The Startup CTO’s Journey

From inception to scale, what to expect along the way

I am excited to have our very first Founders in the Cloud guest contributor this week! Peter Bell is the CTO of Engineer Access and the co-founder of Geeks Who Lead, the definitive global learning community for senior engineering leaders (join here)! He hosts the CTO Hour for O’Reilly and facilitates the executive summits at KubeCon. He ran engineering at General Assembly, created a remote first team of 50 for Flatiron School and taught Digital Literacy and Data Science for the MBA program at Columbia Business School.

Thanks Peter for sharing your insights into what startup CTO’s need to consider as they begin as the Coder-in-Chief and Founder in the early days to becoming a leader of hundreds and potentially an executive of a public company!

The challenge with the role of startup CTO is that the role changes so quickly as the company scales. Whether you’re looking to become a startup CTO or to hire one, here’s some advice on what “good” looks like based upon my experiences as a startup CTO.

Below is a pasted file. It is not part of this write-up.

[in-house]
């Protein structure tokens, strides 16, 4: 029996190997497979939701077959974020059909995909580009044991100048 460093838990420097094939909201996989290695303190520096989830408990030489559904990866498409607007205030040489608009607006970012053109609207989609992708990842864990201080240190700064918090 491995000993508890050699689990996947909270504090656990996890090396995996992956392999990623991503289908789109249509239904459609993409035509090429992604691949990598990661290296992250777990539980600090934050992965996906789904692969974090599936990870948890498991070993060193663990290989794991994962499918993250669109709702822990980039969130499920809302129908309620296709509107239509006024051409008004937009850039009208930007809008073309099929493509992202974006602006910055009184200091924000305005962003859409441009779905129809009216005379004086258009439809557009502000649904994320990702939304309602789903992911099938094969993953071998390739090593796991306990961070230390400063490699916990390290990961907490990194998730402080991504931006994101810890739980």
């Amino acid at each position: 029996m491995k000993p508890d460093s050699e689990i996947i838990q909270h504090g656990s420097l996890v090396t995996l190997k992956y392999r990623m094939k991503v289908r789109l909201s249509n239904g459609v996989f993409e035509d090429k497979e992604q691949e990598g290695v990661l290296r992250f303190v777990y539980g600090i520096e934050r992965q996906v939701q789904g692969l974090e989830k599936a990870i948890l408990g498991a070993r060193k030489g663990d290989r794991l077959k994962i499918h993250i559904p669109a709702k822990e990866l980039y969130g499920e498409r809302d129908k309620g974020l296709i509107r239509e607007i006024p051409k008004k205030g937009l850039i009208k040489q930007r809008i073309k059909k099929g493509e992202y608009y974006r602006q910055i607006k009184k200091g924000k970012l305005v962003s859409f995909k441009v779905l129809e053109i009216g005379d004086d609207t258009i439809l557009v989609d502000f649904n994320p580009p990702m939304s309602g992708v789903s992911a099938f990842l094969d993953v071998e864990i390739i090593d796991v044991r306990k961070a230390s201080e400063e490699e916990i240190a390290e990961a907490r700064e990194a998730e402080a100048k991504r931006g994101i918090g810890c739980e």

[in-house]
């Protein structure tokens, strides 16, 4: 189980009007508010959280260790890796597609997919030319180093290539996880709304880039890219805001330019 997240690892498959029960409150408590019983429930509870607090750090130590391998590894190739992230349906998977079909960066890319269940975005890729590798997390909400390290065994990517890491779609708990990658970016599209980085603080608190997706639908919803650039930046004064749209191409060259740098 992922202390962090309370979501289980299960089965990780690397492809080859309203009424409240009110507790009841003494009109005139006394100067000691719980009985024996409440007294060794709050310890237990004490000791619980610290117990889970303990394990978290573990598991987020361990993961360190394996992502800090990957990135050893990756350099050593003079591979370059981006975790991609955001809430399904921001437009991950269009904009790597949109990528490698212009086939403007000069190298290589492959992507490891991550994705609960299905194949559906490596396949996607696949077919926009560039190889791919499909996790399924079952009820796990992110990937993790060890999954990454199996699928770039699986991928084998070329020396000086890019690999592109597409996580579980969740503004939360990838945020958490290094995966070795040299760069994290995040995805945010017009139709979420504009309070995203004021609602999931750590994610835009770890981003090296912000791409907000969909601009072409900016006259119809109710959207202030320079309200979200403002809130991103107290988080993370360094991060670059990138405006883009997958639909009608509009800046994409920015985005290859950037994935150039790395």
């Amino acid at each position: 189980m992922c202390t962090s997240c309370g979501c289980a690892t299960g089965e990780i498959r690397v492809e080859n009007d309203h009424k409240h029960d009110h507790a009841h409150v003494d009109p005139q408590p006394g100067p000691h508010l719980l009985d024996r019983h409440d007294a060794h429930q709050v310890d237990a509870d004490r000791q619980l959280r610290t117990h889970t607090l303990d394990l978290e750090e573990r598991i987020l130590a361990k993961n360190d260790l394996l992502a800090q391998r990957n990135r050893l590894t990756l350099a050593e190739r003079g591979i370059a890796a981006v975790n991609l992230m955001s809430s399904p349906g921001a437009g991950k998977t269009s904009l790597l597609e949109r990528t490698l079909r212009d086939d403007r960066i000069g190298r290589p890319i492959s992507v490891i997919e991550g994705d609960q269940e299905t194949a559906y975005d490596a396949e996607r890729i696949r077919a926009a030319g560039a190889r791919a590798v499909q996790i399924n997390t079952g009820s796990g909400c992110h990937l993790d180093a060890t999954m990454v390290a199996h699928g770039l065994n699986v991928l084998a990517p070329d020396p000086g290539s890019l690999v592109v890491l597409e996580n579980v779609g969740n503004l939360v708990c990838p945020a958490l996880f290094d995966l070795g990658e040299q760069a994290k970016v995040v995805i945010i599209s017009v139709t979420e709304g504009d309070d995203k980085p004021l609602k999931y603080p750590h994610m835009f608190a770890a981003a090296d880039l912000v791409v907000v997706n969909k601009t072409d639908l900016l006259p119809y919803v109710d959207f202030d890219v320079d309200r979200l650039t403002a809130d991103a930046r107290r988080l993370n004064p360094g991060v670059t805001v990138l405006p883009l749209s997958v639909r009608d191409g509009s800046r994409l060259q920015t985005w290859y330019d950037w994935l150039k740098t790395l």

The skills you need at the start as a CTO are not the same as you scale.


The best CTO for the inception phase is someone who is deeply focused on product and experimentation. Their goal is not to write code, but to minimize cycle time in running experiments to de-risk the big assumptions underlying the business.

It’s so tempting to just sit and code, but in the early days it’s way more valuable to “get out of the building” and focus on talking to humans. How can you validate the value proposition and people’s willingness to pay for your solution, quickly and effectively? If you haven’t read them already, it’s time to go back to the classics. The Lean Startup and Running Lean still provide a solid introduction to the mindset required to identify the quickest, cheapest and simplest experiments to validate your hypotheses.